Consider some other examples: the rigidity and loudness of Veratrum album, or Syphilinum's morbid fascination and obsession with death, or the Sepia "courtesan", - a woman who indulges her high but well-control led sex drive, but in a very discriminating fashion and while retaining her natural independence, or Natrum muriaticum as the clingy child or the smothering, anxiously conscientious parent, or the "gushing" Natrum, or Graphites as gentle and sensible, falling somewhere between the "simple, down to earth nature of Calcarea and the gentle emotionality of Pulsatilla," or the "other-worldly, ethereal" aspects of China, who has difficulty coming to "grips with the harshness of Earthly reality" and so submerges herself in artistic and spiritual interests. There are numerous other instances of highly original, provocative remedy descriptions.

But rarely do I find what I believe to be inaccuracies, three examples being Dr. Bailey's contention that Calcarea carbonica is not a phobic remedy, and his observations that Platina is exclusively a female remedy and Sulphur almost exclusively a male remedy. Again though, he bases his descriptions upon his observations, which are always bound to be limited to the practitioner's experience and consequently forever predestined to be incomplete.

The book is prefaced with an interesting Introduction wherein useful information can be gleaned about clinical observation skills, remedy differentials and posology. An appendix contains an "elemental analysis of constitutional types," a unique study of several remedies based upon their composition relative to the four "elements" or "humours"-earth, air, fire and water.

I read a preview copy which was not indexed. I hope the North Atlantic publication will contain an index-essential in view of the mass of information contained in the book.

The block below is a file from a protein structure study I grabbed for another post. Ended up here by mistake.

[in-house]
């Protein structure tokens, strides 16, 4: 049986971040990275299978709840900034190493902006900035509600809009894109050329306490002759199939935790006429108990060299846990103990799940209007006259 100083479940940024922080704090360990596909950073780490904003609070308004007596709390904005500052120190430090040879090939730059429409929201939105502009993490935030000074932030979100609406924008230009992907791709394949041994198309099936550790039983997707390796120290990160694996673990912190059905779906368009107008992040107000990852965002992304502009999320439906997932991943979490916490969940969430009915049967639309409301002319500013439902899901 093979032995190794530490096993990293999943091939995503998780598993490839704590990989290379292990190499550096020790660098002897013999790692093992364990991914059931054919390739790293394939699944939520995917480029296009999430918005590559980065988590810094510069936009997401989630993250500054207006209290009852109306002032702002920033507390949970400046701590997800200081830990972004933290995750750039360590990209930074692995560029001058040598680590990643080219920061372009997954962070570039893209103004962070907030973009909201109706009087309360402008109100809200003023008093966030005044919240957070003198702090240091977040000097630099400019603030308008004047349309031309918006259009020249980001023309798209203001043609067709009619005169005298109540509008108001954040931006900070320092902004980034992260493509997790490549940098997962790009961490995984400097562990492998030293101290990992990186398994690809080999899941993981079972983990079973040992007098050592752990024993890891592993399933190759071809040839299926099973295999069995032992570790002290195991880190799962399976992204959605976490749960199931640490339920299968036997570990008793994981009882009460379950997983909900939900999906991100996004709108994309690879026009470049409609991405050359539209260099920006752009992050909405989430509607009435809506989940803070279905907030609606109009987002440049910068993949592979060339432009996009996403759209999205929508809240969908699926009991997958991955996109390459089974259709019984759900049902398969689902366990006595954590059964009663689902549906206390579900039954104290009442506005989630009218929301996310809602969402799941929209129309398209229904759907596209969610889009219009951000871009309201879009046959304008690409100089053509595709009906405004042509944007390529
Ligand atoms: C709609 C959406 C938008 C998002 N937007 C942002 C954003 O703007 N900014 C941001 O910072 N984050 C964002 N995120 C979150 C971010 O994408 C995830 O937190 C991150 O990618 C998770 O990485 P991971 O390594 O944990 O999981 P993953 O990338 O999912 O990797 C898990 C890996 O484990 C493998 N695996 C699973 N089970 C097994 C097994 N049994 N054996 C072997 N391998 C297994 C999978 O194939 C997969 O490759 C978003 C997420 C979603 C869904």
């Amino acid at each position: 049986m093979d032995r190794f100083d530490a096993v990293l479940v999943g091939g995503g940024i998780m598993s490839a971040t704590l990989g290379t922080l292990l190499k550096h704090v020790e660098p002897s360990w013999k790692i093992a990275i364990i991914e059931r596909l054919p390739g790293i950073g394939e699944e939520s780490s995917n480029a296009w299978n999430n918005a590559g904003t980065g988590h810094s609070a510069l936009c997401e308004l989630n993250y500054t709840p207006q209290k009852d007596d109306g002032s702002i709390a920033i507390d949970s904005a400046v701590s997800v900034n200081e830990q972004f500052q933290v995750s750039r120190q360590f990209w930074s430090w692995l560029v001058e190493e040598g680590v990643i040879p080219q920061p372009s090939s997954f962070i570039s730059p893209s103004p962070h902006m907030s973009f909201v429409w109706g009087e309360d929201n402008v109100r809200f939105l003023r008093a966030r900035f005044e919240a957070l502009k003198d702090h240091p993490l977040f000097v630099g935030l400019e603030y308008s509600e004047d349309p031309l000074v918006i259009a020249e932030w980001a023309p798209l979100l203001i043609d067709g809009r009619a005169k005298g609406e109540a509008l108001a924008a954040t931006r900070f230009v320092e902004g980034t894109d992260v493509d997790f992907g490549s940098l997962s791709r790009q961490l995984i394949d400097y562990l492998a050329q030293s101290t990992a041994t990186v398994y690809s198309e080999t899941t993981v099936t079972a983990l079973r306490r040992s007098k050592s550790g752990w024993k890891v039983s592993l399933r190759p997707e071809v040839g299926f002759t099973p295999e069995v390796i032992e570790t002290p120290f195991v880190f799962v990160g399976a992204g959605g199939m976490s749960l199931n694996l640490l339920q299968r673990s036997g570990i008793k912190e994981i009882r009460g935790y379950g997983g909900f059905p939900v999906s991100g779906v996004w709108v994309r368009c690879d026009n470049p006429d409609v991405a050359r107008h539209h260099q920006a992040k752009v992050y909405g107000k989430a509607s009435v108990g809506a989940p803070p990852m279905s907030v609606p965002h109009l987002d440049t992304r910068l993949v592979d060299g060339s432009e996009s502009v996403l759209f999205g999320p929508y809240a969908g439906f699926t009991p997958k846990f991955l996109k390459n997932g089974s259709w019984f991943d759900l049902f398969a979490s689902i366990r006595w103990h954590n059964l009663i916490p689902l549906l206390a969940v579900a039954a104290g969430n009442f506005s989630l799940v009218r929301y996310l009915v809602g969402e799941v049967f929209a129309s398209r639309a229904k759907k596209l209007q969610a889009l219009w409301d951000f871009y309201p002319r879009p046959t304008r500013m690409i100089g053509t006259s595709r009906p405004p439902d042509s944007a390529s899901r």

I cannot recommend this book too highly both for its informational content and its sheer reading pleasure. And I very much trust that the glowing acceptance Dr. Bailey's book receives (such is my expectation) will induce him to write subsequent volumes on smaller remedies.

JAIH Summer 1995, Vol. 88, No. 2

This book review is reprinted with the permission of the International Foundation for Homeopathy

reviewed by Melanie Grimes

Philip Bailey's book covers 35 common polychrest remedies, each receiving about 5-10 pages. The Mercurius chapter covers 30 pages, and Natrum muriaticum receives 50 pages, appropriately so, as Bailey claims that two thirds of all inhabitants of North America, England and Australia are "Natrums."

If only homeopathy were this easy. This is a book I hate to enjoy. I find this book entertaining, and the stereotypes are almost amusing. It is a fun book to read.

The problem I have with this book is that I wonder, do we need a book like this? It is standard pattern recognition. The psychological pictures are endearing, but do they cover the whole picture of the remedy, as brought out in our materia medicas, the provings, and die clinical data?

Bailey even goes so far as to describe physical characteristics, such as the teeth of a Phosphorus patient- "large and prominent." He goes on to say, " the hair is usually straight and silky, and frequently light brown or reddish, although blond and even black do occur." Famous Phosphorus personalities are listed-Michelle Pfeiffer, Julia Roberts, and Lyle Lovett, who " ... has the typical wide mouth as well as a kind of 'gawky' look that is common."

There is an inherent danger in this type of approach. The picture Bailey paints may be typical of many of the patients we see. The problem with this type of picture is that there will be many who do not match it. We need to learn to see the whole remedy picture so that we can learn to recognize it in its acute, chronic, terminal, and obscure phases. We cannot rule out a remedy because the patient does not have the kind of teeth we have been taught to associate with a remedy.

The pictures Bailey creates are vivid and interesting to read. If it is used as a jumping off place, it can interest some and give a simple, beginning grasp of the remedy pictures. But does it do some good? I think, in this time of great explosion of knowledge, we can be more complex in our approach to homeopathy. So, please, dear readers, do not stop here.

RESONANCE MAY-JUNE 1996